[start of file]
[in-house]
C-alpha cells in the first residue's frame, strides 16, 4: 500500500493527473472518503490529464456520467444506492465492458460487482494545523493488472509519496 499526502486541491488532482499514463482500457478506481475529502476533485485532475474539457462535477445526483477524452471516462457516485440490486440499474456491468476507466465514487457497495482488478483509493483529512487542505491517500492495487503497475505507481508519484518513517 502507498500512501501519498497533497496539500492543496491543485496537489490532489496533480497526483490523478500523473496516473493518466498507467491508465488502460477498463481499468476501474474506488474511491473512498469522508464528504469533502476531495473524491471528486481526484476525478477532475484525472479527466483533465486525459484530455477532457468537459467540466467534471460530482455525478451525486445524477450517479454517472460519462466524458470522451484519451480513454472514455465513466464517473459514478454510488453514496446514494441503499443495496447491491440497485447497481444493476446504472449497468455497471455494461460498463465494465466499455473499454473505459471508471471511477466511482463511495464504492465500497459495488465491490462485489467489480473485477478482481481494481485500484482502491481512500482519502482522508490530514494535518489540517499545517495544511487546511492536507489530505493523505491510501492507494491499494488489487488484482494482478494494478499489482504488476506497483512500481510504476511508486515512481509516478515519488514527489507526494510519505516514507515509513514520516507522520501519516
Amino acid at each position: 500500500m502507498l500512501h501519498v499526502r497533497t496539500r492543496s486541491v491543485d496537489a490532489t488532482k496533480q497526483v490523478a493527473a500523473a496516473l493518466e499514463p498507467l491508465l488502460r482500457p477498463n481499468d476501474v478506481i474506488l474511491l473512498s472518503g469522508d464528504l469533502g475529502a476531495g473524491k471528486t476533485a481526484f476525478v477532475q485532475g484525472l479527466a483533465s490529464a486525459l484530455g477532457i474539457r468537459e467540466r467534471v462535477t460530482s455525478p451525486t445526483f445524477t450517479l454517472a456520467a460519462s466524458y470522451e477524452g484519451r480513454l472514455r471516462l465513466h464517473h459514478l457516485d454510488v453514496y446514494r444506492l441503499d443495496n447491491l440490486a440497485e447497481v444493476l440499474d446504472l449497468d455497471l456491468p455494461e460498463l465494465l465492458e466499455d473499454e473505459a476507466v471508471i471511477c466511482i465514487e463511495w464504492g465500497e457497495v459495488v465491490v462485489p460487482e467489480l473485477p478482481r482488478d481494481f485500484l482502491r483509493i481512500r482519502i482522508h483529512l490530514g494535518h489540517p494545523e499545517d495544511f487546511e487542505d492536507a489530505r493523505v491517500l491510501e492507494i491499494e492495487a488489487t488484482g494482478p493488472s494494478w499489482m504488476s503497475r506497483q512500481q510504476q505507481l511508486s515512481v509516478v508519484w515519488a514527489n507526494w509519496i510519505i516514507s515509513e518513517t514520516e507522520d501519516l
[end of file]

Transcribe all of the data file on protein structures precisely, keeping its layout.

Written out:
[in-house]
C-alpha cells in the first residue's frame, strides 16, 4: 500500500493527473472518503490529464456520467444506492465492458460487482494545523493488472509519496 499526502486541491488532482499514463482500457478506481475529502476533485485532475474539457462535477445526483477524452471516462457516485440490486440499474456491468476507466465514487457497495482488478483509493483529512487542505491517500492495487503497475505507481508519484518513517 502507498500512501501519498497533497496539500492543496491543485496537489490532489496533480497526483490523478500523473496516473493518466498507467491508465488502460477498463481499468476501474474506488474511491473512498469522508464528504469533502476531495473524491471528486481526484476525478477532475484525472479527466483533465486525459484530455477532457468537459467540466467534471460530482455525478451525486445524477450517479454517472460519462466524458470522451484519451480513454472514455465513466464517473459514478454510488453514496446514494441503499443495496447491491440497485447497481444493476446504472449497468455497471455494461460498463465494465466499455473499454473505459471508471471511477466511482463511495464504492465500497459495488465491490462485489467489480473485477478482481481494481485500484482502491481512500482519502482522508490530514494535518489540517499545517495544511487546511492536507489530505493523505491510501492507494491499494488489487488484482494482478494494478499489482504488476506497483512500481510504476511508486515512481509516478515519488514527489507526494510519505516514507515509513514520516507522520501519516
Amino acid at each position: 500500500m502507498l500512501h501519498v499526502r497533497t496539500r492543496s486541491v491543485d496537489a490532489t488532482k496533480q497526483v490523478a493527473a500523473a496516473l493518466e499514463p498507467l491508465l488502460r482500457p477498463n481499468d476501474v478506481i474506488l474511491l473512498s472518503g469522508d464528504l469533502g475529502a476531495g473524491k471528486t476533485a481526484f476525478v477532475q485532475g484525472l479527466a483533465s490529464a486525459l484530455g477532457i474539457r468537459e467540466r467534471v462535477t460530482s455525478p451525486t445526483f445524477t450517479l454517472a456520467a460519462s466524458y470522451e477524452g484519451r480513454l472514455r471516462l465513466h464517473h459514478l457516485d454510488v453514496y446514494r444506492l441503499d443495496n447491491l440490486a440497485e447497481v444493476l440499474d446504472l449497468d455497471l456491468p455494461e460498463l465494465l465492458e466499455d473499454e473505459a476507466v471508471i471511477c466511482i465514487e463511495w464504492g465500497e457497495v459495488v465491490v462485489p460487482e467489480l473485477p478482481r482488478d481494481f485500484l482502491r483509493i481512500r482519502i482522508h483529512l490530514g494535518h489540517p494545523e499545517d495544511f487546511e487542505d492536507a489530505r493523505v491517500l491510501e492507494i491499494e492495487a488489487t488484482g494482478p493488472s494494478w499489482m504488476s503497475r506497483q512500481q510504476q505507481l511508486s515512481v509516478v508519484w515519488a514527489n507526494w509519496i510519505i516514507s515509513e518513517t514520516e507522520d501519516l